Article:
I'm a bit unsure how you differ between casual and dress shirts? And what's this thing with no collars?

Anyway, I wear shirts at work, not because it's required but since i prefer it that way. Need to look sharp which is impossible in a T-shirt according to me. And shirts have long sleves as well otherwise it's just a t-shirt with buttons.

I tuck at more formal occasions or when I wear a sweater/cardigan. Otherwise I let it loose.


Dress shirts tend to be one color, or a thin pinstripe or check pattern.
Casual shirts can have funky patterns, or be less conventional materials, like flannel. I don't *think* that you can have a flannel dress shirt.

No-collar shirts are easy to find:

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Mark O'Reilly
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I can tell you that my mother in law is a right little Tommy "Tucker"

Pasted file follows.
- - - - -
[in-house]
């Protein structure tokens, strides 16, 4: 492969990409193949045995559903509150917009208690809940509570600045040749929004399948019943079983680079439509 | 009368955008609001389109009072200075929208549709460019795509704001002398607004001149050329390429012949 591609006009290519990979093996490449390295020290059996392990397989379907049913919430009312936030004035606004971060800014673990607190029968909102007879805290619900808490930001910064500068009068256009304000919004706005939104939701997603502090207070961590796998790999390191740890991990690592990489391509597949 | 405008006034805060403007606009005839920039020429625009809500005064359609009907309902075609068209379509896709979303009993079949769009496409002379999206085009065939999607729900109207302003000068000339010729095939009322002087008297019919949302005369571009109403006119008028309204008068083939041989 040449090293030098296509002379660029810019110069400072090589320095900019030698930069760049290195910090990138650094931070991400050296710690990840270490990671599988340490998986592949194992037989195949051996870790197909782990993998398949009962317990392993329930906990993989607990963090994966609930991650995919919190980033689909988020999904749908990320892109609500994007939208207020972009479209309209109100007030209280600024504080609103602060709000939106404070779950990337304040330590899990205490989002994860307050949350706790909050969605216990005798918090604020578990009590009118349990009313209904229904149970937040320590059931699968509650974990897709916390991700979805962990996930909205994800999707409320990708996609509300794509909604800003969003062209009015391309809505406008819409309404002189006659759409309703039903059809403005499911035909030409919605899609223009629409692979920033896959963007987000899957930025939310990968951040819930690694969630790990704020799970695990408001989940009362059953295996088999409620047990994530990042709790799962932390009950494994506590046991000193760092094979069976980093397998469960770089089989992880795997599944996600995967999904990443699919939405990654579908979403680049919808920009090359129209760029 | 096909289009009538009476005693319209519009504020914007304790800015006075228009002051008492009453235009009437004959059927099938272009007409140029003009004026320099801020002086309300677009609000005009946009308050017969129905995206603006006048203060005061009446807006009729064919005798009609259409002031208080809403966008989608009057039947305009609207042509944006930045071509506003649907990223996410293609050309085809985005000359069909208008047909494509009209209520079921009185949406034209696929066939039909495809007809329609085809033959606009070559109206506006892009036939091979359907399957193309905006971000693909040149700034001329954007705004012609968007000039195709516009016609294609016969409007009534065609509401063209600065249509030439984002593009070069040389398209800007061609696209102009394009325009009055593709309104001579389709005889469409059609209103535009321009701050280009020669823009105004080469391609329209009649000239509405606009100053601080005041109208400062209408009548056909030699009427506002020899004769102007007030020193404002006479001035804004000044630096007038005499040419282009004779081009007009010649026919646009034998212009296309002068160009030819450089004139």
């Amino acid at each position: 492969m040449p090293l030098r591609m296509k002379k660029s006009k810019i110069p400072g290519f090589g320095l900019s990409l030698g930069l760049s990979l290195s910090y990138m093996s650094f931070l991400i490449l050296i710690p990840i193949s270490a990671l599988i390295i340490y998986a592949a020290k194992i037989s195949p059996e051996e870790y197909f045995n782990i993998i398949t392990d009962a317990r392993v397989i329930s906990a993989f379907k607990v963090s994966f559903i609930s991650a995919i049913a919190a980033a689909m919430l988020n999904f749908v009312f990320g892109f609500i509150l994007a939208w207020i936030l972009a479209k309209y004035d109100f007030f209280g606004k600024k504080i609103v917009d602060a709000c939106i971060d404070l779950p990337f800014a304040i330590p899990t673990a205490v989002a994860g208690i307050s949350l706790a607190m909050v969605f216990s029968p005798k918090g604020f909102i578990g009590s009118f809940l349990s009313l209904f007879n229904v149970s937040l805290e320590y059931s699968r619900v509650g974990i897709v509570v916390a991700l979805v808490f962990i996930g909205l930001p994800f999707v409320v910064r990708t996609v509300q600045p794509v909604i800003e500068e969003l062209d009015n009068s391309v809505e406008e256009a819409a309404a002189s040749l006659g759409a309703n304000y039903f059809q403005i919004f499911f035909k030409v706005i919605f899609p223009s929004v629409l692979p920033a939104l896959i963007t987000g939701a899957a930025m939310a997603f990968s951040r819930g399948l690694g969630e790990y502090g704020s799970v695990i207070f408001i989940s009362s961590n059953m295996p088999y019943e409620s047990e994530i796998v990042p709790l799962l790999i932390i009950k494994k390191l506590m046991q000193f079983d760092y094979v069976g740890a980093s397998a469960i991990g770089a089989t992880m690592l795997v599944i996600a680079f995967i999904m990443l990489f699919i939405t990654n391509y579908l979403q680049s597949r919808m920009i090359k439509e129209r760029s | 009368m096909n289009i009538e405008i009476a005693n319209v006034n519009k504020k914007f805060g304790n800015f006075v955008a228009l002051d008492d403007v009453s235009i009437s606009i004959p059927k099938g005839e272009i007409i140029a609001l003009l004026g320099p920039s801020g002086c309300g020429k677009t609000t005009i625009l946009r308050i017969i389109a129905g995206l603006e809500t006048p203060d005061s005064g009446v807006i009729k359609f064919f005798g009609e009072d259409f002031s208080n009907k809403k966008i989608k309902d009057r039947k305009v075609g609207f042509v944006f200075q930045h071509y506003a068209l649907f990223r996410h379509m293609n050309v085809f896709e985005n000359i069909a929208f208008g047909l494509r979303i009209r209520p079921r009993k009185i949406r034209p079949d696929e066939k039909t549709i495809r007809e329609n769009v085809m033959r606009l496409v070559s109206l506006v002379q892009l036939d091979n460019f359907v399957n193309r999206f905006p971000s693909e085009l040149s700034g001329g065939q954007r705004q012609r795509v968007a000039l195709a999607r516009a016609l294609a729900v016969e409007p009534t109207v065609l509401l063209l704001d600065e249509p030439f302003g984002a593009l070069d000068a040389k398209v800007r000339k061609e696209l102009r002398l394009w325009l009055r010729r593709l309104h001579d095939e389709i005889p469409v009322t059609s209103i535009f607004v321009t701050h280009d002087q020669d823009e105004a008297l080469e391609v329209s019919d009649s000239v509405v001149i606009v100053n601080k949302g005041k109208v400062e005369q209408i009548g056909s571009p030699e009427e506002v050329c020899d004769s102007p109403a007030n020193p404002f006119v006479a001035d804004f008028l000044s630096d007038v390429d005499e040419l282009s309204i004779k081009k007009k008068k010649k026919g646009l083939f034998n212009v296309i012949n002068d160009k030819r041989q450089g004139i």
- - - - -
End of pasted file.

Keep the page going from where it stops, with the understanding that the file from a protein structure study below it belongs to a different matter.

( maybe only cockneys will understand)
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Paul DeStefano
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MABBY wrote:
No-collar shirts are easy to find:



That's a sweater.
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¡dn ʇǝƃ ʇ,uɐɔ ı puɐ uǝllɐɟ ǝʌ,ı
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Geosphere wrote:
MABBY wrote:
No-collar shirts are easy to find:

"sweater" image


That's a sweater.


Fine:

 
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Dan Cristelli
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You know, I'm not a fan of the weird spin-off copycat threads. But spinning off of this one?